Group buys on the rise to support hawkers during dine-in ban
Instagram page @wheretodapao stops taking orders within minutes due to high demand
It was not enough for the co-founder of popular Instagram account @wheretodapao to feature the plight of digitally challenged elderly hawkers online since it launched on May 21.
With a ban on dining-in , Miss Jocelyn Ng, 24, wanted to go beyond encouraging customers to patronise hawker stalls with takeaway orders and "implement practical solutions" instead.
So she partnered with delivery start-up dlvr.it and plastic wholesaler Toyogo for her first Instagram Live group buy for three hawker stalls - Shun Fatt Roasted Delight at Empress Road Market and Food Centre, Shun Fa Satay Beehoon at ABC Brickworks Food Centre and Rong Yi Pau in Queen Street - on June 12.
The team became so overwhelmed by the high demand, it had to stop taking orders within the first 10 minutes once each stall reached its cap for the day.
Attributing its success to supportive Singaporeans, Miss Ng - who will be planning more group buys and including halal options - told The New Paper: "There were many who knew about the plight of hawkers and wanted to contribute."
Meanwhile, trader Kelvyn Khng, 34, and his wife sprung into action at the start of phase two (heightened alert) when they realised some hawkers were closing shop because of business constraints.
The couple started Instagram account @s.a.w.groupbuy to organise group buys for those living in Sembawang, Admiralty and Woodlands about four to five times weekly.
With the uncertainty surrounding when dining in will finally resume, Mr Khng believes that supporting hawkers during this period is crucial to their survival, even as he acknowledges many may be wary of heading out.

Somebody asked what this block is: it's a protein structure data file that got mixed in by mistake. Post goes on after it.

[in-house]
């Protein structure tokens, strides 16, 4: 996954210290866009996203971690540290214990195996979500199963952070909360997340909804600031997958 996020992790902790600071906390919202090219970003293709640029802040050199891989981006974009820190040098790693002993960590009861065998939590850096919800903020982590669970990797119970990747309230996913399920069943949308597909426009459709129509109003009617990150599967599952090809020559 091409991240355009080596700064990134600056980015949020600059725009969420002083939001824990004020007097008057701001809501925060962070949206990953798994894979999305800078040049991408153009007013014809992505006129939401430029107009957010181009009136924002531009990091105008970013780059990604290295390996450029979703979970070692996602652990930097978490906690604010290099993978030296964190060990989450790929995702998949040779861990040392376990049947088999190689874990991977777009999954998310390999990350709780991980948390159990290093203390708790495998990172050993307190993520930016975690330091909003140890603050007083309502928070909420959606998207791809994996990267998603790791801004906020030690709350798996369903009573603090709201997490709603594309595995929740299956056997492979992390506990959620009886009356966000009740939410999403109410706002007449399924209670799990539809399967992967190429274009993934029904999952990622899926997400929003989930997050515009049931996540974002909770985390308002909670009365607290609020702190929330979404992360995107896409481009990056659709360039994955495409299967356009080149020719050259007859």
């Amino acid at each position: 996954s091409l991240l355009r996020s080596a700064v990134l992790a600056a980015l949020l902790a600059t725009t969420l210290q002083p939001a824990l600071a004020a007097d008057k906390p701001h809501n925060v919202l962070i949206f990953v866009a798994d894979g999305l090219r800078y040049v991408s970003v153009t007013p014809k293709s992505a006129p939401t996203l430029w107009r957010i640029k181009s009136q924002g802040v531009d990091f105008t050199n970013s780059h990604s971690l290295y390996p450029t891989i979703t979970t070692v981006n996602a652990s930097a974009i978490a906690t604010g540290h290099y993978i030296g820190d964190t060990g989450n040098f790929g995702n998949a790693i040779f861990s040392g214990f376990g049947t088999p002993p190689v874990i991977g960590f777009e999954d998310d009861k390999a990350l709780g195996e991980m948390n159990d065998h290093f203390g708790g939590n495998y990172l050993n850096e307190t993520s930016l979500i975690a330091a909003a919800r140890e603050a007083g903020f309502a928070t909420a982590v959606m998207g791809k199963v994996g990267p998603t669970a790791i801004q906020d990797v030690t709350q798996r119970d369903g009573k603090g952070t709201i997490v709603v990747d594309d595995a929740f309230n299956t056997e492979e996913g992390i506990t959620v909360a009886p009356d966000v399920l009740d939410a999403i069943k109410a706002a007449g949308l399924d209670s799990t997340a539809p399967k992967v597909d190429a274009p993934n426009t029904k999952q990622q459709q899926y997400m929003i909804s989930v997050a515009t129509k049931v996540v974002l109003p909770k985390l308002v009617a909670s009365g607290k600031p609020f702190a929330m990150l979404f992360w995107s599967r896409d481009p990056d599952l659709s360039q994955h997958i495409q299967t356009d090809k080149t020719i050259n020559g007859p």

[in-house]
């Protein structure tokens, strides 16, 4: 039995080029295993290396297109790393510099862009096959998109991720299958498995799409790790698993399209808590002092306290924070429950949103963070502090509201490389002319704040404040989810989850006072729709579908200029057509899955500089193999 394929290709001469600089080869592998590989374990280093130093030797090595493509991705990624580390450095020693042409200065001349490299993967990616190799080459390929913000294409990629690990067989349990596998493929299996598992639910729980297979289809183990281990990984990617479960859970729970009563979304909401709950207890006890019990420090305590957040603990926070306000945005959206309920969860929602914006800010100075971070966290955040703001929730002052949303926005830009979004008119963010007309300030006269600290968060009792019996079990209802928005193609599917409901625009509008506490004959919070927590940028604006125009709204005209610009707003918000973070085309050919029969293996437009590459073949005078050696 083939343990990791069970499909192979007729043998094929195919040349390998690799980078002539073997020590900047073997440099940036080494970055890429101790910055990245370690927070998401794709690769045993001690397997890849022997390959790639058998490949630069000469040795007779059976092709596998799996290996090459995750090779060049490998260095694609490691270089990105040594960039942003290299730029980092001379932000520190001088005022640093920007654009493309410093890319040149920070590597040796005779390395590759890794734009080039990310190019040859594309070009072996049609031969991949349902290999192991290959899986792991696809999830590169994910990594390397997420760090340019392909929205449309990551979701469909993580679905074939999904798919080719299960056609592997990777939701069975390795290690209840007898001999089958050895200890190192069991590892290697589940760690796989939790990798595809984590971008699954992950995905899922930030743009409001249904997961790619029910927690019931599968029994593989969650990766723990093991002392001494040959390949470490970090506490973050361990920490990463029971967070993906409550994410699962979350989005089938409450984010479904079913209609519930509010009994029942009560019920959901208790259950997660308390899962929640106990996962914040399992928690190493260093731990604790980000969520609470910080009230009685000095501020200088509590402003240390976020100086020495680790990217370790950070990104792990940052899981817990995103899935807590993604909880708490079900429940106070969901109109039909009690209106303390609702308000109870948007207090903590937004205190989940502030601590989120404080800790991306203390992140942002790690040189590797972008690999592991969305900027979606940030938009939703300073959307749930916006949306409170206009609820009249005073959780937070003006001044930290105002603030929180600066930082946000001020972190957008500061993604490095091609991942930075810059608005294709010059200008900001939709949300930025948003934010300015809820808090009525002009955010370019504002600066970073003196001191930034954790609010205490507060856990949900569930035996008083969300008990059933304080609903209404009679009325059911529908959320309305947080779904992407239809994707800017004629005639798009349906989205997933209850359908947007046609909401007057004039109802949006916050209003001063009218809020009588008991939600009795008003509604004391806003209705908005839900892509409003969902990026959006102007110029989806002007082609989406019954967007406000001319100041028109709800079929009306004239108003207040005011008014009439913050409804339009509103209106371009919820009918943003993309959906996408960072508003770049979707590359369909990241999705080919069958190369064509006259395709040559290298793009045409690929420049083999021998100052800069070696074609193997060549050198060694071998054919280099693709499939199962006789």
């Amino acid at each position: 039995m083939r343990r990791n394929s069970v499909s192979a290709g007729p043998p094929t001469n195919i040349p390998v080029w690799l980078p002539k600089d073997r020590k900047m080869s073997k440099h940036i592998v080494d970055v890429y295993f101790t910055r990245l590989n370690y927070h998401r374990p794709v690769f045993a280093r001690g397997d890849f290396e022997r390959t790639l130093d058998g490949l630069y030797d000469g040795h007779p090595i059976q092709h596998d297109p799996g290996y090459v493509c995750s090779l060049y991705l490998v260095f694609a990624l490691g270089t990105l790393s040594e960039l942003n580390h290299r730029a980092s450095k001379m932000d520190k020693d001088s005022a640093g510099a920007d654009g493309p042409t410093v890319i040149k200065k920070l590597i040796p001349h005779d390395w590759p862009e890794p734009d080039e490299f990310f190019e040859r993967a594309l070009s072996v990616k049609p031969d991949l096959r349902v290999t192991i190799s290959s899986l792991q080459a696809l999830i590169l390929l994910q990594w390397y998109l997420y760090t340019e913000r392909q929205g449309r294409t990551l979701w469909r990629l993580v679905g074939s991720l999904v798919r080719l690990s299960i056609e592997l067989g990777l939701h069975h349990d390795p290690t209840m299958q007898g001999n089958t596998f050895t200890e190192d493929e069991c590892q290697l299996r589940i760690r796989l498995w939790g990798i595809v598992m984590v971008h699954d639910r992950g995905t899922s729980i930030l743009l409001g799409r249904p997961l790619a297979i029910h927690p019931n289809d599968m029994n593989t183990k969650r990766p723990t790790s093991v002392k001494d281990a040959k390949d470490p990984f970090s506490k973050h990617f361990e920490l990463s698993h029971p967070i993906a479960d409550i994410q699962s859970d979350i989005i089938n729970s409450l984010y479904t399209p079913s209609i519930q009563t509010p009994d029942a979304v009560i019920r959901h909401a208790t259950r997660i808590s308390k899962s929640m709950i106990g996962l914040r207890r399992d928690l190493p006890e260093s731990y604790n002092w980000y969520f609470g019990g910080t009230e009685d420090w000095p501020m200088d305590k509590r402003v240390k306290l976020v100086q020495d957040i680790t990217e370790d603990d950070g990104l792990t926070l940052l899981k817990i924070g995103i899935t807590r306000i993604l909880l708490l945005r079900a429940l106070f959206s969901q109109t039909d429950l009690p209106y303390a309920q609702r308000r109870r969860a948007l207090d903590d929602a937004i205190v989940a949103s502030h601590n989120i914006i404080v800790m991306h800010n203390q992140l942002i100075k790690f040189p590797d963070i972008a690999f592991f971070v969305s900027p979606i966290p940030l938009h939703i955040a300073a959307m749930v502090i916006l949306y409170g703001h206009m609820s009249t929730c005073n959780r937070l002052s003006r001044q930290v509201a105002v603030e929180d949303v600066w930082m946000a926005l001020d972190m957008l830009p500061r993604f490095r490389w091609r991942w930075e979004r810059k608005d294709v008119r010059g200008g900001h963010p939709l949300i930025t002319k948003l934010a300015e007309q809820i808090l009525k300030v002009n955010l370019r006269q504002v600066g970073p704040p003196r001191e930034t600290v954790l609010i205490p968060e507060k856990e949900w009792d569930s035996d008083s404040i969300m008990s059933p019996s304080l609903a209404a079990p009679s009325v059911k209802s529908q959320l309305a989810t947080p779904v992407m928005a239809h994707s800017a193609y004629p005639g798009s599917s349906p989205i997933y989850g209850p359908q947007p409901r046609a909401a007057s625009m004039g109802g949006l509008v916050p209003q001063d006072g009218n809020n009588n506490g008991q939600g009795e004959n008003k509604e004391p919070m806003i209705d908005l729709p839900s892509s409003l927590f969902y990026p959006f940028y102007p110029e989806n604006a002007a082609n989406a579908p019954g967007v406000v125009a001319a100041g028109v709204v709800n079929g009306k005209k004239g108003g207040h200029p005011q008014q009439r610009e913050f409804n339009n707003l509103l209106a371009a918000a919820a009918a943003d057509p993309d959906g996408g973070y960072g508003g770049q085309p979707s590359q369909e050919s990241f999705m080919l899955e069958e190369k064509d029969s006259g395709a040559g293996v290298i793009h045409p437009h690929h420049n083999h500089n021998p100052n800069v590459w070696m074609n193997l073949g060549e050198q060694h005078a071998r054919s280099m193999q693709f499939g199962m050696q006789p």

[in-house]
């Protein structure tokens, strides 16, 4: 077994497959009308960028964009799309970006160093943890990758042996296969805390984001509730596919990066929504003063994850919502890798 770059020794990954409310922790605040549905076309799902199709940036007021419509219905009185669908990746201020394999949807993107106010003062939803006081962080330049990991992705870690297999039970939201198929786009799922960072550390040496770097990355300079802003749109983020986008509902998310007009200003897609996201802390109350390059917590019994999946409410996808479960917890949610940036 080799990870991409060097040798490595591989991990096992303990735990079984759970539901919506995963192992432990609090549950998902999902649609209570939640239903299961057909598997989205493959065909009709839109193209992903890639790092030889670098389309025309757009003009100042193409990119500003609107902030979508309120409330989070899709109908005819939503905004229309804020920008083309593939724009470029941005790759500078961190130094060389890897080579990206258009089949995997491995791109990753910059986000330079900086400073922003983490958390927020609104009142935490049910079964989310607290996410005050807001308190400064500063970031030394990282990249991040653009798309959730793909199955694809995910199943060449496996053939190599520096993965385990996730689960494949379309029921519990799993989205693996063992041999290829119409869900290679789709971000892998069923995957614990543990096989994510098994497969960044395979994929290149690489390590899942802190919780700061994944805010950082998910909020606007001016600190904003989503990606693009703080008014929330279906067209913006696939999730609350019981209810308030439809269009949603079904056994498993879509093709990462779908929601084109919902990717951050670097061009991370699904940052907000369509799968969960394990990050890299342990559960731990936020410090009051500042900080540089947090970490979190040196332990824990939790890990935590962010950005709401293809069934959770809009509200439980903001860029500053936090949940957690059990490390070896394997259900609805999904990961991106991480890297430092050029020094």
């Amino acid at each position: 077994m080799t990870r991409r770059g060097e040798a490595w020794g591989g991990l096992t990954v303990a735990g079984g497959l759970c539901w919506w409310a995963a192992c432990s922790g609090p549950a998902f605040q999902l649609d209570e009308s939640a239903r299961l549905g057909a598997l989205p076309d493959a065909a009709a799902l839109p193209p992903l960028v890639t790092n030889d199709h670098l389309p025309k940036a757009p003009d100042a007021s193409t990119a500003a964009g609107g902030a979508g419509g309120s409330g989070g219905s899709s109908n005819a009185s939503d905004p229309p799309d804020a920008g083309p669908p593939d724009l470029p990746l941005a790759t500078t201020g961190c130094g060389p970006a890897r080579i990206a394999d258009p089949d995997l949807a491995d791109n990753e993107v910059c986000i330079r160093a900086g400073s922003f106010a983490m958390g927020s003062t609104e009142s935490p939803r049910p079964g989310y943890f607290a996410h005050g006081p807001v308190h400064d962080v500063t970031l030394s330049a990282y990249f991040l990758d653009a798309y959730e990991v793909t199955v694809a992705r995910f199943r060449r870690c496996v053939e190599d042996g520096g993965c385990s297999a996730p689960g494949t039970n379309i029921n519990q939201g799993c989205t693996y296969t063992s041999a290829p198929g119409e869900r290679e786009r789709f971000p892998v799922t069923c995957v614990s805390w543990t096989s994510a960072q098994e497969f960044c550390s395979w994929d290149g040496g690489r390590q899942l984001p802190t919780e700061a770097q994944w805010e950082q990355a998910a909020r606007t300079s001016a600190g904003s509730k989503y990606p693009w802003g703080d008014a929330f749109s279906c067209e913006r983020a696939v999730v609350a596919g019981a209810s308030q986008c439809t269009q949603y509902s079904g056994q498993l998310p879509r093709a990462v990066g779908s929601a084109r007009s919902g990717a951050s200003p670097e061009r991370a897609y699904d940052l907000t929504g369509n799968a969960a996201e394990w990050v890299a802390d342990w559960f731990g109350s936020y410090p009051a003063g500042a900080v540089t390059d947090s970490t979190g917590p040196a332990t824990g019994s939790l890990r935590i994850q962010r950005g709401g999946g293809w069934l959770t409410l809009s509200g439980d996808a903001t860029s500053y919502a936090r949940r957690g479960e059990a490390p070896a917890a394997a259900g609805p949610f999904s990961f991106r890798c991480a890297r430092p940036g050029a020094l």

He said: "As long as we adhere to safe distancing measures and maintain cleanliness, there is no reason to stop going to hawker centres just because (some) are affected by the virus."
Local musician Shabir Tabare Alam is taking the group buy concept one step further - supporting hawkers and benefiting migrant workers at the same time in order to "keep traditions alive".
He collaborated with the volunteer group Covid-19 Migrant Support Coalition and news platform 24Asia News to form WeEat during phase two (heightened alert). To date, the initiative has purchased more than 1,100 meals and snacks from hawkers and distributed them to about 940 migrant workers over the past few weekends since May 30.
WeEat planned to stop this project on June 13 once it reached the cap of $10,000, but it is looking into extending the timeline and expanding its hawker reach because of the overwhelming support and financial donations.
Said Mr Shabir, 36: "Group buying is a sensible alternative for people who want to support hawkers without risking themselves, as there will be less crowding when a few group buyers head down to purchase food in bulk."